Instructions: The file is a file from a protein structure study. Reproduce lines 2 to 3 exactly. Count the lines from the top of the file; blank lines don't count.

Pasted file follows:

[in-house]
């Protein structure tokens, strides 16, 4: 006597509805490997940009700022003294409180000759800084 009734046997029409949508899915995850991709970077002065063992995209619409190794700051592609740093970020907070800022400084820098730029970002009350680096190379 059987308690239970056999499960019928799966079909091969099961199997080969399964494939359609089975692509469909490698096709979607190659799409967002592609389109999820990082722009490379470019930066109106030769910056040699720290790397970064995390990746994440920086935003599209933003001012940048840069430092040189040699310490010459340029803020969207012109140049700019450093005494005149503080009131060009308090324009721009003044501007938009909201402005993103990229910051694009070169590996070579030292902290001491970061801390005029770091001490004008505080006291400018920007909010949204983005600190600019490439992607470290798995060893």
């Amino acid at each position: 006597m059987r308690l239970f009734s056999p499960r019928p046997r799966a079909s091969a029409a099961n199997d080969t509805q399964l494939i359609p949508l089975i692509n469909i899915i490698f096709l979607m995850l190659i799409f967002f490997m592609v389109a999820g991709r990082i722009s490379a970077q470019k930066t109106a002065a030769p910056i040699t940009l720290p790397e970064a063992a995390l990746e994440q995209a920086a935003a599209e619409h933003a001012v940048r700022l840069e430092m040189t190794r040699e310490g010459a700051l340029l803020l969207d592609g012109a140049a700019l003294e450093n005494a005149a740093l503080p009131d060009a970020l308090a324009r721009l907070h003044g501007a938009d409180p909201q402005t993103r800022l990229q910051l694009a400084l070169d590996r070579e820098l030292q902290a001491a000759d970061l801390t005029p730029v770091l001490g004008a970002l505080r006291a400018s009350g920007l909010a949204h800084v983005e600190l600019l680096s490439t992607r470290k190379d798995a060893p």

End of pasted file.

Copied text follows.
């Protein structure tokens, strides 16, 4: 006597509805490997940009700022003294409180000759800084 009734046997029409949508899915995850991709970077002065063992995209619409190794700051592609740093970020907070800022400084820098730029970002009350680096190379 059987308690239970056999499960019928799966079909091969099961199997080969399964494939359609089975692509469909490698096709979607190659799409967002592609389109999820990082722009490379470019930066109106030769910056040699720290790397970064995390990746994440920086935003599209933003001012940048840069430092040189040699310490010459340029803020969207012109140049700019450093005494005149503080009131060009308090324009721009003044501007938009909201402005993103990229910051694009070169590996070579030292902290001491970061801390005029770091001490004008505080006291400018920007909010949204983005600190600019490439992607470290798995060893």
């Amino acid at each position: 006597m059987r308690l239970f009734s056999p499960r019928p046997r799966a079909s091969a029409a099961n199997d080969t509805q399964l494939i359609p949508l089975i692509n469909i899915i490698f096709l979607m995850l190659i799409f967002f490997m592609v389109a999820g991709r990082i722009s490379a970077q470019k930066t109106a002065a030769p910056i040699t940009l720290p790397e970064a063992a995390l990746e994440q995209a920086a935003a599209e619409h933003a001012v940048r700022l840069e430092m040189t190794r040699e310490g010459a700051l340029l803020l969207d592609g012109a140049a700019l003294e450093n005494a005149a740093l503080p009131d060009a970020l308090a324009r721009l907070h003044g501007a938009d409180p909201q402005t993103r800022l990229q910051l694009a400084l070169d590996r070579e820098l030292q902290a001491a000759d970061l801390t005029p730029v770091l001490g004008a970002l505080r006291a400018s009350g920007l909010a949204h800084v983005e600190l600019l680096s490439t992607r470290k190379d798995a060893p």